NV Idol Ridge Winery “Sparkle” Rosé: Made by a family winery (presenter Michaela Martin is third-generation), this unusual pink bubbly made from Noiret has a very herbaceous aroma, and flavors of strawberry cotton candy, as Glynis of Vino Noire beside me astutely noted. Small bubbles and plenty of lemony acids. Is it worth the $19 price tag? I liked it, but I don’t know if I $19 liked it.

2012 Swedish Hill Cabernet Franc Lemberger: According to winemaker Derek Wilbur, the 2012 season allowed the grapes to ripen very well, which is important for both varieties in this blend. This 60% Cab Franc and 40% Lemberger has an enticing aroma of cherry fruit and mocha, a light body, a touch of spice and some tannins on the finish. It feels a little watery in the middle, but by the third taste, it was opening — I wish I had a little more time with this one! Ah, the perils of speed blogging. $16 or $17, and a good value at that.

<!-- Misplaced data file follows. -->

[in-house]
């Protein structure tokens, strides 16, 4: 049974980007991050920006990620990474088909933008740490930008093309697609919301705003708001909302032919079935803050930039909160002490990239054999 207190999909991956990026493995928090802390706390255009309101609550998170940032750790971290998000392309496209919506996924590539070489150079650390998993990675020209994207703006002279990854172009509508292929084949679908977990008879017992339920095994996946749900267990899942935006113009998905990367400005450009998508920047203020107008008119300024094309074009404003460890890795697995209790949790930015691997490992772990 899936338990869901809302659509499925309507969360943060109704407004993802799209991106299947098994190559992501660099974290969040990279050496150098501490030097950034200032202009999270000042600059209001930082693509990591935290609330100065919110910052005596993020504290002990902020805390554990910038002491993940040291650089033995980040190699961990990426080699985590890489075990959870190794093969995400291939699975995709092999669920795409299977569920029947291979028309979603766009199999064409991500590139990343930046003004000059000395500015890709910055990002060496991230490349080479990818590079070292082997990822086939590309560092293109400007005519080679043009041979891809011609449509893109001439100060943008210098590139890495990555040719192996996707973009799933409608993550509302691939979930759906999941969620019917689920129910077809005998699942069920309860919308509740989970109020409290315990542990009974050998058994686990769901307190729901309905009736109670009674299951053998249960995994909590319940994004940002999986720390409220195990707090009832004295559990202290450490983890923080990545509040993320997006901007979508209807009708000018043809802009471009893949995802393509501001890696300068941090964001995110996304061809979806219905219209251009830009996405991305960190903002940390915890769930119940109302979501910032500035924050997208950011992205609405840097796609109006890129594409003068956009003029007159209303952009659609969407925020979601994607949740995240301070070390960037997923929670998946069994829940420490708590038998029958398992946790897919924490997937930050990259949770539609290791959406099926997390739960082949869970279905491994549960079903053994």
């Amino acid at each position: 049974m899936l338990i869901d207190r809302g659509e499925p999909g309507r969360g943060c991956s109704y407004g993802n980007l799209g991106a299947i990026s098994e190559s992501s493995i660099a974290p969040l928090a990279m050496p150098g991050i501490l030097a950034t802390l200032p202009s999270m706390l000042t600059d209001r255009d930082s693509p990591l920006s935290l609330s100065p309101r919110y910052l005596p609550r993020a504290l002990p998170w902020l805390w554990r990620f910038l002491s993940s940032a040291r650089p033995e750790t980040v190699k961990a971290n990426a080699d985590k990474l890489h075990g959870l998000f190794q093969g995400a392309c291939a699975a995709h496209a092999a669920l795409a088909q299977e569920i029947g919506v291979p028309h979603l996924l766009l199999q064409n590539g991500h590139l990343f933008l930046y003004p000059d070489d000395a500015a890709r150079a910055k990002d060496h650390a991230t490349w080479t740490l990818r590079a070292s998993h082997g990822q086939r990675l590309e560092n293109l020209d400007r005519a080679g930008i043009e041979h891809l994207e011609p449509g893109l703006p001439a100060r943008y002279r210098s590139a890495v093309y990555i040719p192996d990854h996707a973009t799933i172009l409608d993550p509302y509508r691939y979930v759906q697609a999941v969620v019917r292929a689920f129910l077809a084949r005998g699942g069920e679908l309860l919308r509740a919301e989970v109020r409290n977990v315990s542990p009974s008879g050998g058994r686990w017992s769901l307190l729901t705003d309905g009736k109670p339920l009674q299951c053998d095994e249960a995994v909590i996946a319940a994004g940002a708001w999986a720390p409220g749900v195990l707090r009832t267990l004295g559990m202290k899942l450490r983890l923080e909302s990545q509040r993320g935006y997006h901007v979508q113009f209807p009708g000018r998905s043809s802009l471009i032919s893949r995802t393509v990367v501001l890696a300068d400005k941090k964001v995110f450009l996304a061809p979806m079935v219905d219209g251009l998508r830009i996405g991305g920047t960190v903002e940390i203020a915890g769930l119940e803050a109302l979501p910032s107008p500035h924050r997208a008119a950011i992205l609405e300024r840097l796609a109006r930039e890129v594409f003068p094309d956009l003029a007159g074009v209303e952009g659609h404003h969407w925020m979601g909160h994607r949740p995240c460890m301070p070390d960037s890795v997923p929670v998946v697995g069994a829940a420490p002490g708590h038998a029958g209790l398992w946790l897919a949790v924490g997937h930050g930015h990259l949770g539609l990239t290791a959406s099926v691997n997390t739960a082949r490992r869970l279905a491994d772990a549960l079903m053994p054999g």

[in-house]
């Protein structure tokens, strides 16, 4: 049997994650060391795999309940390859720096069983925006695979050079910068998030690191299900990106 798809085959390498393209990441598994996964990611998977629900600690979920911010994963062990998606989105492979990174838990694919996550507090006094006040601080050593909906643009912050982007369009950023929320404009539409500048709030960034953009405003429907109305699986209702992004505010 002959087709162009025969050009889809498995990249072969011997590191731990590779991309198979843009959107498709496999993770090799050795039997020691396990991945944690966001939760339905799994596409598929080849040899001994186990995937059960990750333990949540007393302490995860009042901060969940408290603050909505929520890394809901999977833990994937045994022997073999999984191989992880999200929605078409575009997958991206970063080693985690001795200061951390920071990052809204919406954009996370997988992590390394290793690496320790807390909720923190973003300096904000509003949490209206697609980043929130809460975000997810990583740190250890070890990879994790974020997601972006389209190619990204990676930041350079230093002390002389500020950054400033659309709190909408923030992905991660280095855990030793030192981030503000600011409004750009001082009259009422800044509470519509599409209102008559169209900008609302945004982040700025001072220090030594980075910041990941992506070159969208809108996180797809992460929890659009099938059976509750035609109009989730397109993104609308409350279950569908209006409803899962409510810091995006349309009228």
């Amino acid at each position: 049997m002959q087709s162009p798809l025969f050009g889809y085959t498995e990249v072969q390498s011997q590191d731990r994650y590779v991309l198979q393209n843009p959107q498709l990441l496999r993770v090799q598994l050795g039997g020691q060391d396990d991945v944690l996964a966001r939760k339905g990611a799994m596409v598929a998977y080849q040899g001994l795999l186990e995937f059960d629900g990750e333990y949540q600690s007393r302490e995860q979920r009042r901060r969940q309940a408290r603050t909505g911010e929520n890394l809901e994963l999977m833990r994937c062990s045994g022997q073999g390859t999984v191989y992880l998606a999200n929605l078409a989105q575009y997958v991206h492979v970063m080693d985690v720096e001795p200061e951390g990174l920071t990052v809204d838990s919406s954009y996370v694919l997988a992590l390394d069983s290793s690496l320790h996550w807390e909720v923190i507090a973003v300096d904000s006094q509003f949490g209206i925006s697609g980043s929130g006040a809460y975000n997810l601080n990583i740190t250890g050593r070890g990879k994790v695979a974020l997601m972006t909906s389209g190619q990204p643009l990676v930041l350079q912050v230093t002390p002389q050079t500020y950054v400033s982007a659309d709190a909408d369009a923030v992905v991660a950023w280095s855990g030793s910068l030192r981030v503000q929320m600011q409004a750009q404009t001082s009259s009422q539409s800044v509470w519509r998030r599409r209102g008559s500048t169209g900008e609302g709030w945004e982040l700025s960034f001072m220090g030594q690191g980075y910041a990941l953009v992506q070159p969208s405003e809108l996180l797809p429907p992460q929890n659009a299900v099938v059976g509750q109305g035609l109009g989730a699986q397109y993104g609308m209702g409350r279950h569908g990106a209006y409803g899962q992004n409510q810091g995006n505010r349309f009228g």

Americana Vineyards Baco Noire: This pretty magenta French hybrid is “wonderfully hearty and disease-resistant,” according to the presenter, but that’s not going to sell me on a hybrid. I am intrigued by its spicy and herbaceous aroma, but it has a fairly simple light and fruity flavor, and a dry finish marked by soft tannins. It’s fun and fruity, but I can think of a better way to spend $16.

2012 Hermann J. Wiemer Vineyards Cabernet Franc: Presenter Fred Merwath knew how to impress this table of wine bloggers, pouring his wine from a magnum. This Cabernet Franc has a sultry aroma of dark fruit, dark chocolate, violets and spice, and oo, what a lovely flavor. Lots of dark fruit, big white-pepper spice, mocha-inflected tannins… It’s less weighty and more cheerful than the first two Cab Francs above, and I loved it. A fine value at $25 (for the regular bottle, not the magnum, alas).